The Basics:

Escherichia coli is a bacteria that produces a toxin called “Shiga”, that can cause food borne illness and even death.

Associated Foods:

  • Raw ground beef

  • Raw seed sprouts

  • Raw milk

  • Unpasteurized juice

  • Foods contaminated by fecal matter

Transmission: 

Human-to-Human or via contaminated food.

Incubation Period: 

Usually 3-4 days after exposure, but it can range from 1-9 days.

Symptoms:

  • None (it can be asymptomatic)

  • Diarrhea

  • Bloody Diarrhea

  • Kidney failure

Control Measures (i.e. how we stop it)

  • Cooking food to 155º for 15 seconds will kill E. coli.

  • No bare hand contact with ready-to-eat (RTE) foods

  • Strong employee health policies (i.e. no sick employees handling food)

  • Hand washing

  • Prevention of cross-contamination

  • Pasteurization or treatment of juice

The Bottom Line:

E Coli is a dangerous bacteria that can be transmitted via food and cause tremendous harm. At the same time, it’s something we can control quite easily and, if you are taking appropriate precautions, should not be something to worry about.

If you have more questions about how to control E. coli, ask in the comments section below.


 
What is a "Kill Step" in Food Safety?

What does a “Kill Step” or "Lethality Step" mean in Food Safety?

When I was first managing a commissary producing 10,000 meals per day, our engineer was always talking about the “kill step.” I never knew what he was talking about but I have since realized it is one of the most important steps in food safety.

Most efforts we take in food safety are related to harmful bacteria. And most efforts are related to minimizing (but not stopping) the growth of harmful bacteria.

A strategy that minimizes bacteria growth is refrigeration. Most bacteria can’t reproduce quickly in cold, but they still reproduce, albeit at a slow rate. This is the reason that perishable food doesn't last indefinitely in the fridge. Of course, without refrigeration, bacteria grows quickly at room temperature and we intuitively know this is bad (i.e.leftover chicken left out overnight).

The most important thing to remember is this: if you leave food on the counter overnight and then put it back in the fridge, it won’t kill the bacteria that grew while it was sitting out, it’ll just slow down the growth process from the moment you put it back in the fridge.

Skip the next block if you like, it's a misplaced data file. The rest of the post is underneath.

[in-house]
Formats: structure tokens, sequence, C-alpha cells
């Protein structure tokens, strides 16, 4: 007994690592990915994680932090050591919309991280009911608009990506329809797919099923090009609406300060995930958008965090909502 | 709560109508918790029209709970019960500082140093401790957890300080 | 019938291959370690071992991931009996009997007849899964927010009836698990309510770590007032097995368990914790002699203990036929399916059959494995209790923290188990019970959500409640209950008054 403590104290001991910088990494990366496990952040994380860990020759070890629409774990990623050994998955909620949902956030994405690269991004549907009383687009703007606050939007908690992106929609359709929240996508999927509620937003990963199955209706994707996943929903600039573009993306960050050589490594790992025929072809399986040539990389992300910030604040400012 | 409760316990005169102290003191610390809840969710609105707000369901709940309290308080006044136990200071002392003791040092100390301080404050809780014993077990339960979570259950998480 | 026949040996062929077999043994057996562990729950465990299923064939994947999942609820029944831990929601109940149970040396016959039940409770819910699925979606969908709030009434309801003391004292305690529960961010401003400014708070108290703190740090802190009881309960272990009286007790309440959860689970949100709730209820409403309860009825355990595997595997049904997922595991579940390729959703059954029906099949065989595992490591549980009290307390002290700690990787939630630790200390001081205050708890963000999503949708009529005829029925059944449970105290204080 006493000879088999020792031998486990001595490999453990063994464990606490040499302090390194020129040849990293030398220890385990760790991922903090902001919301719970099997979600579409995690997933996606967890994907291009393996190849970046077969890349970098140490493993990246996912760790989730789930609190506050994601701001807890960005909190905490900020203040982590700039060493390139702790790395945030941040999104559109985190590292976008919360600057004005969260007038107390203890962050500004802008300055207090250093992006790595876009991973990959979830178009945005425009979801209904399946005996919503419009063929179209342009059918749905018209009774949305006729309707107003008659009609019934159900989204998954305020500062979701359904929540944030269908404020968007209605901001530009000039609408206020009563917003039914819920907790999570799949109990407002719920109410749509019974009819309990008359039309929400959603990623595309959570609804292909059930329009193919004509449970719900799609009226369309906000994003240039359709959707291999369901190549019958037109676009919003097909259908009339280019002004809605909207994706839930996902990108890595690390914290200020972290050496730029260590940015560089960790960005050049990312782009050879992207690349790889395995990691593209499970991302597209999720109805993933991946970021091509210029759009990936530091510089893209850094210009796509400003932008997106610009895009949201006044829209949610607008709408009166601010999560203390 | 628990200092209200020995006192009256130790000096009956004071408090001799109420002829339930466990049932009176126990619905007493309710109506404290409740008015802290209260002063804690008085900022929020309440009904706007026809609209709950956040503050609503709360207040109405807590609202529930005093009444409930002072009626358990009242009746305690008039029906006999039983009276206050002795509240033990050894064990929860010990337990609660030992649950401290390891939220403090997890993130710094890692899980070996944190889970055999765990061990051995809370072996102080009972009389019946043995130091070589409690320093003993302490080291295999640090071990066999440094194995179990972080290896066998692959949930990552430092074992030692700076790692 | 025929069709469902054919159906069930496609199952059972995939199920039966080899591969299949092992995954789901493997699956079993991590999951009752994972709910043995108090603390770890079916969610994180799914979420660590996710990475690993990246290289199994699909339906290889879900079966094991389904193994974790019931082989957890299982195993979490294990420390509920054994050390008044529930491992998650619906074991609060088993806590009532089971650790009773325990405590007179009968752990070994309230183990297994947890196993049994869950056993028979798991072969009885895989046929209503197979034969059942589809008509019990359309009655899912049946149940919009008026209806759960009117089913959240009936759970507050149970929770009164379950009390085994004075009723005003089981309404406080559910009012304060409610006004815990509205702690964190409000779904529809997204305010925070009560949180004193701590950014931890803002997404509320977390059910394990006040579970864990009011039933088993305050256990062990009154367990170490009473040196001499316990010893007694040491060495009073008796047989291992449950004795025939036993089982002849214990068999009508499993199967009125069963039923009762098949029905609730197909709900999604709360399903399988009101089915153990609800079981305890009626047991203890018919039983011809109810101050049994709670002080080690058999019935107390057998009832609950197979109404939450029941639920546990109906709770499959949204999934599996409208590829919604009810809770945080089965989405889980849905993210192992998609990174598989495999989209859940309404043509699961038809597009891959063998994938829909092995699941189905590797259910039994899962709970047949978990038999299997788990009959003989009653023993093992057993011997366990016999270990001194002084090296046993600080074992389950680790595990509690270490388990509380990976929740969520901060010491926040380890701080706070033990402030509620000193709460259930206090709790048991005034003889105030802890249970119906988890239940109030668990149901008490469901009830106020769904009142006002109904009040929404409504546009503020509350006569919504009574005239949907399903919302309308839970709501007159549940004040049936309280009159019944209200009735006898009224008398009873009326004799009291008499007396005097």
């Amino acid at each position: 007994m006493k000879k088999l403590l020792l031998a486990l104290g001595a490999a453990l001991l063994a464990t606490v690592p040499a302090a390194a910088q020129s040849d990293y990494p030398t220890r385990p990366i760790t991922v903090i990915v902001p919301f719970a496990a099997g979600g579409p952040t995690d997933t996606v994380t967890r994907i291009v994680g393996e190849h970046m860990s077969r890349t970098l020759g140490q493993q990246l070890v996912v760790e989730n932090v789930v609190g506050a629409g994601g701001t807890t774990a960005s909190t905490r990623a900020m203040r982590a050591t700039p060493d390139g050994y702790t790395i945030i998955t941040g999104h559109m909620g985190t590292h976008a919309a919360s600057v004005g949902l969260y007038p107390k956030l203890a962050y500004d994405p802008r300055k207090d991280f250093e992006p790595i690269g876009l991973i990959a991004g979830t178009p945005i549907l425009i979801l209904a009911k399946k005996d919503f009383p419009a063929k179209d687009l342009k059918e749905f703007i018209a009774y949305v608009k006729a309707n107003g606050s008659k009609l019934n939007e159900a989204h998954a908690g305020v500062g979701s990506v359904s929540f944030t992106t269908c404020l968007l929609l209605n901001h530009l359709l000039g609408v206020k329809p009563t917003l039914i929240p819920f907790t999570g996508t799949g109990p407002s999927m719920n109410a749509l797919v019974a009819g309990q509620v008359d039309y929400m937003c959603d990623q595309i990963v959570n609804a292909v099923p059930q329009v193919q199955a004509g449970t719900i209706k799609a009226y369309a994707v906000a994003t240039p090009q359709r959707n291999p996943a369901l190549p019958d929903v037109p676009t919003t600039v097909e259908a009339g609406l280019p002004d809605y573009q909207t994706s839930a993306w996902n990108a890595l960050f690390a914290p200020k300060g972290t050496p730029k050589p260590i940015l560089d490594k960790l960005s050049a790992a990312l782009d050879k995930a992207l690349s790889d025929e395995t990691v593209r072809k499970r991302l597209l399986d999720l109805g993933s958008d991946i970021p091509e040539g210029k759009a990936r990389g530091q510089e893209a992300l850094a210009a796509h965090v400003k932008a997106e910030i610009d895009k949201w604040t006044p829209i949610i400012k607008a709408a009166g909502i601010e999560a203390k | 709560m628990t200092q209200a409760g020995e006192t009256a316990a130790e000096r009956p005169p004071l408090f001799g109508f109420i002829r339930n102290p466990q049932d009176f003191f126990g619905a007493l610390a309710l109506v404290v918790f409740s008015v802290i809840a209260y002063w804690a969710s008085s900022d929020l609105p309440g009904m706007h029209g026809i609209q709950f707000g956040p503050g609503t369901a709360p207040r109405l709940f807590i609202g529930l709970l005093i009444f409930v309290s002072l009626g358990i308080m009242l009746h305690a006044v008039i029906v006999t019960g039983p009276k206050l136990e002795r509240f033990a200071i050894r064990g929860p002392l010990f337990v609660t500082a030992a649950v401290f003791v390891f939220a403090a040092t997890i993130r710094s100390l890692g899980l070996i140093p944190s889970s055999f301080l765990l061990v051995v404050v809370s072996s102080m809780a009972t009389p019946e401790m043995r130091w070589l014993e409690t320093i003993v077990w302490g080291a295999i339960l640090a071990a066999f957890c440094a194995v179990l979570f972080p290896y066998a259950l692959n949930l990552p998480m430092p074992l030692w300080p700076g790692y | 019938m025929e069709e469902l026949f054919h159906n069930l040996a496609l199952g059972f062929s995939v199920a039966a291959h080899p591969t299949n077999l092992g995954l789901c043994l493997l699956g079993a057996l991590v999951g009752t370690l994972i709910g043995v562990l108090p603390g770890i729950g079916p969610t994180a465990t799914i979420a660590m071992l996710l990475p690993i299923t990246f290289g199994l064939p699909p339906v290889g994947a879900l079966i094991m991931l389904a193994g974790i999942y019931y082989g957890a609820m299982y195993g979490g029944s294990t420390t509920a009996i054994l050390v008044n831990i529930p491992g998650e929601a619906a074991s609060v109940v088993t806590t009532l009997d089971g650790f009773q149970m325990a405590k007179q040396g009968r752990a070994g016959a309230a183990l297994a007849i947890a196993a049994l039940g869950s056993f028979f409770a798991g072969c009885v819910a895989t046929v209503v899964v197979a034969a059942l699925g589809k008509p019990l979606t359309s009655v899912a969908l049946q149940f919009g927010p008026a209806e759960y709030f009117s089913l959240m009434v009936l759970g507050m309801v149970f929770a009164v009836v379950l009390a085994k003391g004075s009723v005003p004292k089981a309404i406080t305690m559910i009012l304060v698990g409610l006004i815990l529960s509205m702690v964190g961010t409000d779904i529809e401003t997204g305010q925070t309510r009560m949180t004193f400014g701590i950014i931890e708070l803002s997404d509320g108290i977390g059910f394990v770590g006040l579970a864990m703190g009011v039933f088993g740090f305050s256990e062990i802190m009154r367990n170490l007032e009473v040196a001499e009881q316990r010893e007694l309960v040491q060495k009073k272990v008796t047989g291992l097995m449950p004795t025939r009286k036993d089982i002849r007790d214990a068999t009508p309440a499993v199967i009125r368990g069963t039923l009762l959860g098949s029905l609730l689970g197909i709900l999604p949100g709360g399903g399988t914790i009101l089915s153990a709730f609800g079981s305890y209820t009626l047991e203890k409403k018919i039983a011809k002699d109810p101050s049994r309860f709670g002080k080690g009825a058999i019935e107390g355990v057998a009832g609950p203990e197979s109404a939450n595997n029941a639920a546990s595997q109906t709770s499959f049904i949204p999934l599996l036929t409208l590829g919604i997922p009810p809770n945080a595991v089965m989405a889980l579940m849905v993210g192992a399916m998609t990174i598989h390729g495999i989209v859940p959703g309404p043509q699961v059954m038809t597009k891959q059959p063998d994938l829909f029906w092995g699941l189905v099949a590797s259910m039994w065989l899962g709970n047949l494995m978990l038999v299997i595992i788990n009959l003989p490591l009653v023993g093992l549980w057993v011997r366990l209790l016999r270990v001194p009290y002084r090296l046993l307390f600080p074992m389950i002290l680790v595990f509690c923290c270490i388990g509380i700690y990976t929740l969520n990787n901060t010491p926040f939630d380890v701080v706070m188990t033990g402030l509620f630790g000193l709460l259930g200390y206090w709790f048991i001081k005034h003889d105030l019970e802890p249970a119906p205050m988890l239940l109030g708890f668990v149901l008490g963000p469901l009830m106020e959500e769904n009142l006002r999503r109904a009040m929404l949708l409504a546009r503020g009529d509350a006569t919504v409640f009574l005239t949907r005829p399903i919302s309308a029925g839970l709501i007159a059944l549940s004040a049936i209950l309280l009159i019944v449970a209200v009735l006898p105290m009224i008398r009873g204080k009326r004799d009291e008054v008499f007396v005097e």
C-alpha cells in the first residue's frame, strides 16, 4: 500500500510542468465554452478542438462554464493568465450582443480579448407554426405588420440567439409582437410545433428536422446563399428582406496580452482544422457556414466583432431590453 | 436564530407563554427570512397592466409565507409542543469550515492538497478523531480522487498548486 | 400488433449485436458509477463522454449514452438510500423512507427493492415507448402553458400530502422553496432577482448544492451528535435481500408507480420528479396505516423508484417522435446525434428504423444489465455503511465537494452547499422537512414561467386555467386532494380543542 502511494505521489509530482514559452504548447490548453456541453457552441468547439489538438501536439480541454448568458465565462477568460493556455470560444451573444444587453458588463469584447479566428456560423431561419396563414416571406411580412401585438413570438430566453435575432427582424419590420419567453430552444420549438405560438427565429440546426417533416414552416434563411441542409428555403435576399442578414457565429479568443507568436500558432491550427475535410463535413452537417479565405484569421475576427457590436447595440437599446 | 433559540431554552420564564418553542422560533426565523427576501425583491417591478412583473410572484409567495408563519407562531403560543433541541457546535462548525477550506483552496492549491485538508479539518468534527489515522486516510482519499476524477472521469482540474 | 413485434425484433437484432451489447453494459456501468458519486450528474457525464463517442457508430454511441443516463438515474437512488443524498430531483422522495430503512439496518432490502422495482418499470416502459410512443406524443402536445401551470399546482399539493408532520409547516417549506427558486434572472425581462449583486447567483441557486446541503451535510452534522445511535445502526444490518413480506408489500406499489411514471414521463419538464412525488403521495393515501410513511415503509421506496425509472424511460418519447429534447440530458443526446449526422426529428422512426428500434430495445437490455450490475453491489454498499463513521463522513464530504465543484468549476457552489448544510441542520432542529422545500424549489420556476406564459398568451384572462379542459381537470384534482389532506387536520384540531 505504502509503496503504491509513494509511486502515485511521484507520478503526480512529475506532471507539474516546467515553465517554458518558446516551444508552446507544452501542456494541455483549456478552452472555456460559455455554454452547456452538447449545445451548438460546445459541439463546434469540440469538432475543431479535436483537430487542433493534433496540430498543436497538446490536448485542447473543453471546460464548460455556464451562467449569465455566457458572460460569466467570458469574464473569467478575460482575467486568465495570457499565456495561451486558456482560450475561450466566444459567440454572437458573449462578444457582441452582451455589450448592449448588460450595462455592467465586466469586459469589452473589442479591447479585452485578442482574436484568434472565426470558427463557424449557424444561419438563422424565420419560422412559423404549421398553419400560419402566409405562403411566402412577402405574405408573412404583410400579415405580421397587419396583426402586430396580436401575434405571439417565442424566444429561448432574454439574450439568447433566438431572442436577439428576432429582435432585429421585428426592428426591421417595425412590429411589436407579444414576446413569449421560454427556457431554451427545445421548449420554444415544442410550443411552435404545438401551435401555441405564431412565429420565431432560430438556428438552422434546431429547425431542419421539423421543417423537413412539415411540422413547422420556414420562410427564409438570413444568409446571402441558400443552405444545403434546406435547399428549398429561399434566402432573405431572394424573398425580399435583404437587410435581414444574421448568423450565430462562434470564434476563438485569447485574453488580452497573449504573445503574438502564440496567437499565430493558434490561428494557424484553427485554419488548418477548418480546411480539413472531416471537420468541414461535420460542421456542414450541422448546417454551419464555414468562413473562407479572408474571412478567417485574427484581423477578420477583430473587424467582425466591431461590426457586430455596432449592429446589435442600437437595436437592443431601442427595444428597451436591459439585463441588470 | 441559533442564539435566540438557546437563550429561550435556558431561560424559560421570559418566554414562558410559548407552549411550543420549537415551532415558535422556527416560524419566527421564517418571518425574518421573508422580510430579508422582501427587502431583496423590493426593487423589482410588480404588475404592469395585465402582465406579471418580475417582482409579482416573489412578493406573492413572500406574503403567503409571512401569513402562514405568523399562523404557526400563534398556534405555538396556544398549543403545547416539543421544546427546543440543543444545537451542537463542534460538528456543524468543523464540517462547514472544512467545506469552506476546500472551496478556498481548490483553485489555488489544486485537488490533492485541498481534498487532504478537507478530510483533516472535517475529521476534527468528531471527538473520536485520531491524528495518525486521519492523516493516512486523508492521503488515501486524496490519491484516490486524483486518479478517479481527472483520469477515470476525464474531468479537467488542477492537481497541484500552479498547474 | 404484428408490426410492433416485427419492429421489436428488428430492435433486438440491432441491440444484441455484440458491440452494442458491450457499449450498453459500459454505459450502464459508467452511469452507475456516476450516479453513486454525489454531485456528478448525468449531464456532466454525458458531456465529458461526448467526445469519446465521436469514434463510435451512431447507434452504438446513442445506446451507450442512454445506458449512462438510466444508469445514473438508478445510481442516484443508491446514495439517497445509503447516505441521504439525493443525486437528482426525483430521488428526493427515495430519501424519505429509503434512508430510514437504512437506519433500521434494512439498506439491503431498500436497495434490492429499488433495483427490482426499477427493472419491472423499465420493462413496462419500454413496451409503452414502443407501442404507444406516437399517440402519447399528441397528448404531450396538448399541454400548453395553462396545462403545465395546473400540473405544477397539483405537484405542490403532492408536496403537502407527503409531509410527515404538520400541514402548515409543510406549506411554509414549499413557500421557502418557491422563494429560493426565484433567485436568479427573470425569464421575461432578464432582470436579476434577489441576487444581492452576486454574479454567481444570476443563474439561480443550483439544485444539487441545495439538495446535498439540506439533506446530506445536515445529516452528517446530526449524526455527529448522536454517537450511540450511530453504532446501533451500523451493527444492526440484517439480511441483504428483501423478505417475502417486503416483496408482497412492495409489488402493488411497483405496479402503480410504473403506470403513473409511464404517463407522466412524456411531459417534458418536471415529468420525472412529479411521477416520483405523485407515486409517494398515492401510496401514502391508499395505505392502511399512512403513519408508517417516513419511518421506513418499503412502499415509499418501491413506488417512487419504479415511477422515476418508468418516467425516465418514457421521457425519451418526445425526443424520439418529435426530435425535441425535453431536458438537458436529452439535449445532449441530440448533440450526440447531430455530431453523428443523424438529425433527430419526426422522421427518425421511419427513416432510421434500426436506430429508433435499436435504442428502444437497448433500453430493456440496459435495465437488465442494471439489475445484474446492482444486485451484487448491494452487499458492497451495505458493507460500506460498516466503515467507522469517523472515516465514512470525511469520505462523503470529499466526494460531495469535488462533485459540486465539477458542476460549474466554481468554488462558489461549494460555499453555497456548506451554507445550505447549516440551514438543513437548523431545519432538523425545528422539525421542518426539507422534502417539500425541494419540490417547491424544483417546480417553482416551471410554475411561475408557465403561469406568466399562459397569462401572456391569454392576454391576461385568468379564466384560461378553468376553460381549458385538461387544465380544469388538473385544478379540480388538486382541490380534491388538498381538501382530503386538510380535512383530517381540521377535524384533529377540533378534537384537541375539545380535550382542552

This graph should help illustrate what I mean:

Food Safety Chicken Bacteria pt 1.jpg

What's Happening in this Graph?

1. You have chicken leftovers in the fridge. There is some bacteria in the leftovers, but it is still safe to eat. You can also see that bacteria growth is slow during these periods because of the cold.

2. You accidentally leave the leftovers on the counter overnight. Eek! We can see by the steepness of the line that bacteria count is growing RAPIDLY during this time, because bacteria are happy and reproduce quickly at room temperature.

3. In the morning, you see that you left the leftovers out all night. At this point, the bacteria level is unsafe to eat, but you put them back into the fridge anyway. While this slows down the growth rate of the bacteria, there is still an unsafe amount of bacteria in the chicken. Remember the refrigeration slows down bacteria growth rates, but it does not kill existing bacteria. So why did you put it back into the fridge? (keep reading!).

4. At lunch, you throw the chicken into the microwave and nuke it for 4 minutes, remembering that you left it out all night on the counter. This, my friend, is the kill step. Cooking (in this case, chicken) to 165º F doesn't slow bacteria growth, it actually kills all of the bacteria that already grew on the chicken.  At 165º only 1 in 100,000 Salmonella bacteria will survive. We call this a "Log 5" reduction because it reduces the count by 5 zeros. In effect, it "resets the clock" and makes the food safe to eat again. we see on the graph that the bacteria count plummets to almost nothing.